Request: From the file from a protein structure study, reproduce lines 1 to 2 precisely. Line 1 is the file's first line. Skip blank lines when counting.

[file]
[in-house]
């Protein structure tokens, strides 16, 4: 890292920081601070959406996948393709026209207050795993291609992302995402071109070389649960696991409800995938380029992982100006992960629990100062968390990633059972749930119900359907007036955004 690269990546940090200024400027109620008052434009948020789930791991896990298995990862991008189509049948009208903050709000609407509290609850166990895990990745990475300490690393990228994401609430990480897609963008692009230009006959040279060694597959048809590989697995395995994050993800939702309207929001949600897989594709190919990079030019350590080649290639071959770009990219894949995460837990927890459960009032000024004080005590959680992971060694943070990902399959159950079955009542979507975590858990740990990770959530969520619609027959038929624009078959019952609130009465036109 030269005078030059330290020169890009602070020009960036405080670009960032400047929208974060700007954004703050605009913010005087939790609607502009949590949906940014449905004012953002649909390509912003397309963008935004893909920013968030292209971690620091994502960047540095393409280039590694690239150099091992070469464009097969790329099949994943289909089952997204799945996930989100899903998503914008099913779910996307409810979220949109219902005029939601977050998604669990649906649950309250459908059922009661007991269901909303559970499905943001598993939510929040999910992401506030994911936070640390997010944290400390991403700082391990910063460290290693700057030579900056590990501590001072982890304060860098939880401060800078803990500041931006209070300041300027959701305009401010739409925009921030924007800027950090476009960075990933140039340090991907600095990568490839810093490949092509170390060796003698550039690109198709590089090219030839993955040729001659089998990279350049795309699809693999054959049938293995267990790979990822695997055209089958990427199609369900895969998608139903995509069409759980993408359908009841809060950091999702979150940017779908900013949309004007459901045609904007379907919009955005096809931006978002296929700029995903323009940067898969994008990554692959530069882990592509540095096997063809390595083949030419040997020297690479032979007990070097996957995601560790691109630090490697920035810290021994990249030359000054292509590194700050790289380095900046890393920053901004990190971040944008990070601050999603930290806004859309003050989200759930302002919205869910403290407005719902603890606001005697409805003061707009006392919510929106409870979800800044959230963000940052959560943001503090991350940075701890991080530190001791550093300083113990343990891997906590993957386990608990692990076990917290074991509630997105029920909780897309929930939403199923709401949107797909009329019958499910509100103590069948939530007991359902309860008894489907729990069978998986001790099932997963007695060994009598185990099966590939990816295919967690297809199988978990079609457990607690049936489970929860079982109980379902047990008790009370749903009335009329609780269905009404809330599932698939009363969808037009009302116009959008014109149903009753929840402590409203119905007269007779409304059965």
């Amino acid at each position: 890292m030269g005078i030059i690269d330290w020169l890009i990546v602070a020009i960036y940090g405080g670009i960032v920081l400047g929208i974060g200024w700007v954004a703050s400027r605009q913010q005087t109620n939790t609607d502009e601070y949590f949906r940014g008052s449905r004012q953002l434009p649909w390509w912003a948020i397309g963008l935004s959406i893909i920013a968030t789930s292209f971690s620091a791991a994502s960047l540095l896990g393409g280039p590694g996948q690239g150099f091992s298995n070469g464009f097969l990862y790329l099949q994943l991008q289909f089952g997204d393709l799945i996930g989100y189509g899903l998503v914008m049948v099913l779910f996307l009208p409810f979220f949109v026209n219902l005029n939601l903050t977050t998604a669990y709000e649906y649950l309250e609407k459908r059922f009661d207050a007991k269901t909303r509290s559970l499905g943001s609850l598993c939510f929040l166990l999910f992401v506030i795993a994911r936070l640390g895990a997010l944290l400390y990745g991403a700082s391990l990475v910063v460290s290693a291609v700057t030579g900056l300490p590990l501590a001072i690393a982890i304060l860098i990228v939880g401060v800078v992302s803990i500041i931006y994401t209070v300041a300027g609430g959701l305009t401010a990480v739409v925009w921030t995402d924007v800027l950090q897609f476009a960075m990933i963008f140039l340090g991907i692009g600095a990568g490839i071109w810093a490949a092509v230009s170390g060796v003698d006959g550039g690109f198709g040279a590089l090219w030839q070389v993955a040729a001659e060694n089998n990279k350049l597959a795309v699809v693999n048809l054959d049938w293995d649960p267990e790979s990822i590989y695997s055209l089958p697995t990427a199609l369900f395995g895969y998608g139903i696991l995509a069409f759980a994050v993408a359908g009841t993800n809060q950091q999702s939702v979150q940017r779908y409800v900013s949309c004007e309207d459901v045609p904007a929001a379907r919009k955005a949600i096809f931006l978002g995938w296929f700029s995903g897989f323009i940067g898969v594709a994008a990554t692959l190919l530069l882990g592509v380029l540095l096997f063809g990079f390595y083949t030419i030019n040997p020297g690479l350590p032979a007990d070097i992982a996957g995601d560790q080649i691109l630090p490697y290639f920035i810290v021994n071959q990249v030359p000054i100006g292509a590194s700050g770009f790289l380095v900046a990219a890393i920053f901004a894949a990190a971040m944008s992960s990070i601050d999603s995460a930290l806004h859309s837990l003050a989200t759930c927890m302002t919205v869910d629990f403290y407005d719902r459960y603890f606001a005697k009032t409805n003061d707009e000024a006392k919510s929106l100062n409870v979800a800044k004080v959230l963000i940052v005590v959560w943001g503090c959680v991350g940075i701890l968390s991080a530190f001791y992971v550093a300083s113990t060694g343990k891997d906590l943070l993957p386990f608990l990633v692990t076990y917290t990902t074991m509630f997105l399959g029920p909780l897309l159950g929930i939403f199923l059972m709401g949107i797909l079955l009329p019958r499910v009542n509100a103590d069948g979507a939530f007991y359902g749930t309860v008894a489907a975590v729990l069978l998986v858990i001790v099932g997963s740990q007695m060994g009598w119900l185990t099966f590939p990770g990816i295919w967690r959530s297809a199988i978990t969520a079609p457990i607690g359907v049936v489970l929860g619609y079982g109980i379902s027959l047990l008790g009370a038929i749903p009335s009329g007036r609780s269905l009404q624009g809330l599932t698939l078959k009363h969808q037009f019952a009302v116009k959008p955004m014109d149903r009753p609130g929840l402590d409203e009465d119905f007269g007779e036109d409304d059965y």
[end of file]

[in-house]
């Protein structure tokens, strides 16, 4: 890292920081601070959406996948393709026209207050795993291609992302995402071109070389649960696991409800995938380029992982100006992960629990100062968390990633059972749930119900359907007036955004 690269990546940090200024400027109620008052434009948020789930791991896990298995990862991008189509049948009208903050709000609407509290609850166990895990990745990475300490690393990228994401609430990480897609963008692009230009006959040279060694597959048809590989697995395995994050993800939702309207929001949600897989594709190919990079030019350590080649290639071959770009990219894949995460837990927890459960009032000024004080005590959680992971060694943070990902399959159950079955009542979507975590858990740990990770959530969520619609027959038929624009078959019952609130009465036109 030269005078030059330290020169890009602070020009960036405080670009960032400047929208974060700007954004703050605009913010005087939790609607502009949590949906940014449905004012953002649909390509912003397309963008935004893909920013968030292209971690620091994502960047540095393409280039590694690239150099091992070469464009097969790329099949994943289909089952997204799945996930989100899903998503914008099913779910996307409810979220949109219902005029939601977050998604669990649906649950309250459908059922009661007991269901909303559970499905943001598993939510929040999910992401506030994911936070640390997010944290400390991403700082391990910063460290290693700057030579900056590990501590001072982890304060860098939880401060800078803990500041931006209070300041300027959701305009401010739409925009921030924007800027950090476009960075990933140039340090991907600095990568490839810093490949092509170390060796003698550039690109198709590089090219030839993955040729001659089998990279350049795309699809693999054959049938293995267990790979990822695997055209089958990427199609369900895969998608139903995509069409759980993408359908009841809060950091999702979150940017779908900013949309004007459901045609904007379907919009955005096809931006978002296929700029995903323009940067898969994008990554692959530069882990592509540095096997063809390595083949030419040997020297690479032979007990070097996957995601560790691109630090490697920035810290021994990249030359000054292509590194700050790289380095900046890393920053901004990190971040944008990070601050999603930290806004859309003050989200759930302002919205869910403290407005719902603890606001005697409805003061707009006392919510929106409870979800800044959230963000940052959560943001503090991350940075701890991080530190001791550093300083113990343990891997906590993957386990608990692990076990917290074991509630997105029920909780897309929930939403199923709401949107797909009329019958499910509100103590069948939530007991359902309860008894489907729990069978998986001790099932997963007695060994009598185990099966590939990816295919967690297809199988978990079609457990607690049936489970929860079982109980379902047990008790009370749903009335009329609780269905009404809330599932698939009363969808037009009302116009959008014109149903009753929840402590409203119905007269007779409304059965």